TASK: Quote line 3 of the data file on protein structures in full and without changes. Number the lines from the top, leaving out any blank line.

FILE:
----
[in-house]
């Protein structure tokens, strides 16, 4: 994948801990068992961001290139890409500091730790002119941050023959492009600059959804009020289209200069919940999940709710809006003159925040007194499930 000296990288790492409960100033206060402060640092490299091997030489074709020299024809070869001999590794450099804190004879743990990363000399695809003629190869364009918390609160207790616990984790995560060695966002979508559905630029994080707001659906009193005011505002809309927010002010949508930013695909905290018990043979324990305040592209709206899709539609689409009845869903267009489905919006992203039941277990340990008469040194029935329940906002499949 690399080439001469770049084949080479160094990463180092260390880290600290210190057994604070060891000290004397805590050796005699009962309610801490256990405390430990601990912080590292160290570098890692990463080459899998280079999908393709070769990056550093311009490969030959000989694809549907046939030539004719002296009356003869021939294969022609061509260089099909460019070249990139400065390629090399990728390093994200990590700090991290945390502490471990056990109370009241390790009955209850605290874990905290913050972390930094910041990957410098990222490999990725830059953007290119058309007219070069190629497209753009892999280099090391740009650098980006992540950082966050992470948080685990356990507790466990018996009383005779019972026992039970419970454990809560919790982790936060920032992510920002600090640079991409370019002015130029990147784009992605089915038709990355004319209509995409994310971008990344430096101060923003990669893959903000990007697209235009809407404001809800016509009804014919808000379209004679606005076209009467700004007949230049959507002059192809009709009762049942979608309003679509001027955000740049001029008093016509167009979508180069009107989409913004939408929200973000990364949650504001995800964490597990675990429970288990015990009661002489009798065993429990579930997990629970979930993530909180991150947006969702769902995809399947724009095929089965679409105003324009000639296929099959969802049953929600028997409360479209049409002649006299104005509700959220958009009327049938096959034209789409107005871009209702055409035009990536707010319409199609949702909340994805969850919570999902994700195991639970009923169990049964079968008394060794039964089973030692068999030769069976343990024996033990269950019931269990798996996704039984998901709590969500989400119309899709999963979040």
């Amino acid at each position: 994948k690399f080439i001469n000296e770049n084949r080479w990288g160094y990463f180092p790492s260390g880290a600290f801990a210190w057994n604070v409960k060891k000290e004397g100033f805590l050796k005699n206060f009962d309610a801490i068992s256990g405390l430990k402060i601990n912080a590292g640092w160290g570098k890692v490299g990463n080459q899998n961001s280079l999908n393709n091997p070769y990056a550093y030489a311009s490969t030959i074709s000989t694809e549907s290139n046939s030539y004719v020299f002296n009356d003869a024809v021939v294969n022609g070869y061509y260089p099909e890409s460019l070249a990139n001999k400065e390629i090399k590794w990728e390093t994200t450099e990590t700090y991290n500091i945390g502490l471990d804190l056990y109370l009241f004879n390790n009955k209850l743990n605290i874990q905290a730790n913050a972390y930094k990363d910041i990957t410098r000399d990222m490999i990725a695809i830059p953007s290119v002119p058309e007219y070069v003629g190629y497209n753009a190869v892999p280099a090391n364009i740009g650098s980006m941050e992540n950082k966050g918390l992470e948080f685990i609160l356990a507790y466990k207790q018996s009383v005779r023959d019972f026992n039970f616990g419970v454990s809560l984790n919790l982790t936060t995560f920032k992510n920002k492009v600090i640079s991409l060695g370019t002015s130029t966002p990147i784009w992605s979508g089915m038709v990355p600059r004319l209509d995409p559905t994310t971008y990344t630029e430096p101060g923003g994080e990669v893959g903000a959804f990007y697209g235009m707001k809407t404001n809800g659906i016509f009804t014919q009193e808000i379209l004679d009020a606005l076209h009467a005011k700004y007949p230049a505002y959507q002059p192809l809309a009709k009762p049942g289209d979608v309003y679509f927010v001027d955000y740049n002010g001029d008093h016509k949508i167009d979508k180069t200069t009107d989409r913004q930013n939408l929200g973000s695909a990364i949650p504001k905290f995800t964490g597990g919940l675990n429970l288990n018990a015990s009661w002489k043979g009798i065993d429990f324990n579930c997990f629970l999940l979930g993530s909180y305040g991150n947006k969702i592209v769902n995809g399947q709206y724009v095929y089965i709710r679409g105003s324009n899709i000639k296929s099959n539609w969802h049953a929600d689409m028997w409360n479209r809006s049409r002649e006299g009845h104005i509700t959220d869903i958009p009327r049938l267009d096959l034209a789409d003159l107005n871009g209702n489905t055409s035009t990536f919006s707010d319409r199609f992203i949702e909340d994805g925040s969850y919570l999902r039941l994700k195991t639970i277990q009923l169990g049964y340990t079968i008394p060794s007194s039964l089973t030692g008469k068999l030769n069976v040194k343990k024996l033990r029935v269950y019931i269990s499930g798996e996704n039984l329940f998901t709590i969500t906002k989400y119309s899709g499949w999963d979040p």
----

């Amino acid at each position: 994948k690399f080439i001469n000296e770049n084949r080479w990288g160094y990463f180092p790492s260390g880290a600290f801990a210190w057994n604070v409960k060891k000290e004397g100033f805590l050796k005699n206060f009962d309610a801490i068992s256990g405390l430990k402060i601990n912080a590292g640092w160290g570098k890692v490299g990463n080459q899998n961001s280079l999908n393709n091997p070769y990056a550093y030489a311009s490969t030959i074709s000989t694809e549907s290139n046939s030539y004719v020299f002296n009356d003869a024809v021939v294969n022609g070869y061509y260089p099909e890409s460019l070249a990139n001999k400065e390629i090399k590794w990728e390093t994200t450099e990590t700090y991290n500091i945390g502490l471990d804190l056990y109370l009241f004879n390790n009955k209850l743990n605290i874990q905290a730790n913050a972390y930094k990363d910041i990957t410098r000399d990222m490999i990725a695809i830059p953007s290119v002119p058309e007219y070069v003629g190629y497209n753009a190869v892999p280099a090391n364009i740009g650098s980006m941050e992540n950082k966050g918390l992470e948080f685990i609160l356990a507790y466990k207790q018996s009383v005779r023959d019972f026992n039970f616990g419970v454990s809560l984790n919790l982790t936060t995560f920032k992510n920002k492009v600090i640079s991409l060695g370019t002015s130029t966002p990147i784009w992605s979508g089915m038709v990355p600059r004319l209509d995409p559905t994310t971008y990344t630029e430096p101060g923003g994080e990669v893959g903000a959804f990007y697209g235009m707001k809407t404001n809800g659906i016509f009804t014919q009193e808000i379209l004679d009020a606005l076209h009467a005011k700004y007949p230049a505002y959507q002059p192809l809309a009709k009762p049942g289209d979608v309003y679509f927010v001027d955000y740049n002010g001029d008093h016509k949508i167009d979508k180069t200069t009107d989409r913004q930013n939408l929200g973000s695909a990364i949650p504001k905290f995800t964490g597990g919940l675990n429970l288990n018990a015990s009661w002489k043979g009798i065993d429990f324990n579930c997990f629970l999940l979930g993530s909180y305040g991150n947006k969702i592209v769902n995809g399947q709206y724009v095929y089965i709710r679409g105003s324009n899709i000639k296929s099959n539609w969802h049953a929600d689409m028997w409360n479209r809006s049409r002649e006299g009845h104005i509700t959220d869903i958009p009327r049938l267009d096959l034209a789409d003159l107005n871009g209702n489905t055409s035009t990536f919006s707010d319409r199609f992203i949702e909340d994805g925040s969850y919570l999902r039941l994700k195991t639970i277990q009923l169990g049964y340990t079968i008394p060794s007194s039964l089973t030692g008469k068999l030769n069976v040194k343990k024996l033990r029935v269950y019931i269990s499930g798996e996704n039984l329940f998901t709590i969500t906002k989400y119309s899709g499949w999963d979040p």